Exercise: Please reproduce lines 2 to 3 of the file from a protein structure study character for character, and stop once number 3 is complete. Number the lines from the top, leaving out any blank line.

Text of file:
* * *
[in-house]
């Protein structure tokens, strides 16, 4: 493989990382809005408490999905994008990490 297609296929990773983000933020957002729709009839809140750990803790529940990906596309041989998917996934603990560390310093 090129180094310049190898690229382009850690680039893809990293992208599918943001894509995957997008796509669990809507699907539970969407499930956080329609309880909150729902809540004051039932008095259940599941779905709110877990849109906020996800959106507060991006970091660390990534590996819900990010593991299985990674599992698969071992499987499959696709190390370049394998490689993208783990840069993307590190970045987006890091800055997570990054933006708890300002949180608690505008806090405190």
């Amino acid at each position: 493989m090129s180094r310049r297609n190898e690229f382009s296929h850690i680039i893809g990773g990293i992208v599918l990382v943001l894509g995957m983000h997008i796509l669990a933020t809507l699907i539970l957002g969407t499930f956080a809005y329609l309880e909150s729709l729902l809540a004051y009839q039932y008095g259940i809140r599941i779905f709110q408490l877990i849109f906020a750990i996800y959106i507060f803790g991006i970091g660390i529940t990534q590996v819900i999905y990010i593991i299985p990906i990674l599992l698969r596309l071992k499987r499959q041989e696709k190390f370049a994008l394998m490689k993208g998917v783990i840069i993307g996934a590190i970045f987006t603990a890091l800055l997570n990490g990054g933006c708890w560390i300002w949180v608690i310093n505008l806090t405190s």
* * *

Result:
């Protein structure tokens, strides 16, 4: 493989990382809005408490999905994008990490 297609296929990773983000933020957002729709009839809140750990803790529940990906596309041989998917996934603990560390310093 090129180094310049190898690229382009850690680039893809990293992208599918943001894509995957997008796509669990809507699907539970969407499930956080329609309880909150729902809540004051039932008095259940599941779905709110877990849109906020996800959106507060991006970091660390990534590996819900990010593991299985990674599992698969071992499987499959696709190390370049394998490689993208783990840069993307590190970045987006890091800055997570990054933006708890300002949180608690505008806090405190």
């Amino acid at each position: 493989m090129s180094r310049r297609n190898e690229f382009s296929h850690i680039i893809g990773g990293i992208v599918l990382v943001l894509g995957m983000h997008i796509l669990a933020t809507l699907i539970l957002g969407t499930f956080a809005y329609l309880e909150s729709l729902l809540a004051y009839q039932y008095g259940i809140r599941i779905f709110q408490l877990i849109f906020a750990i996800y959106i507060f803790g991006i970091g660390i529940t990534q590996v819900i999905y990010i593991i299985p990906i990674l599992l698969r596309l071992k499987r499959q041989e696709k190390f370049a994008l394998m490689k993208g998917v783990i840069i993307g996934a590190i970045f987006t603990a890091l800055l997570n990490g990054g933006c708890w560390i300002w949180v608690i310093n505008l806090t405190s």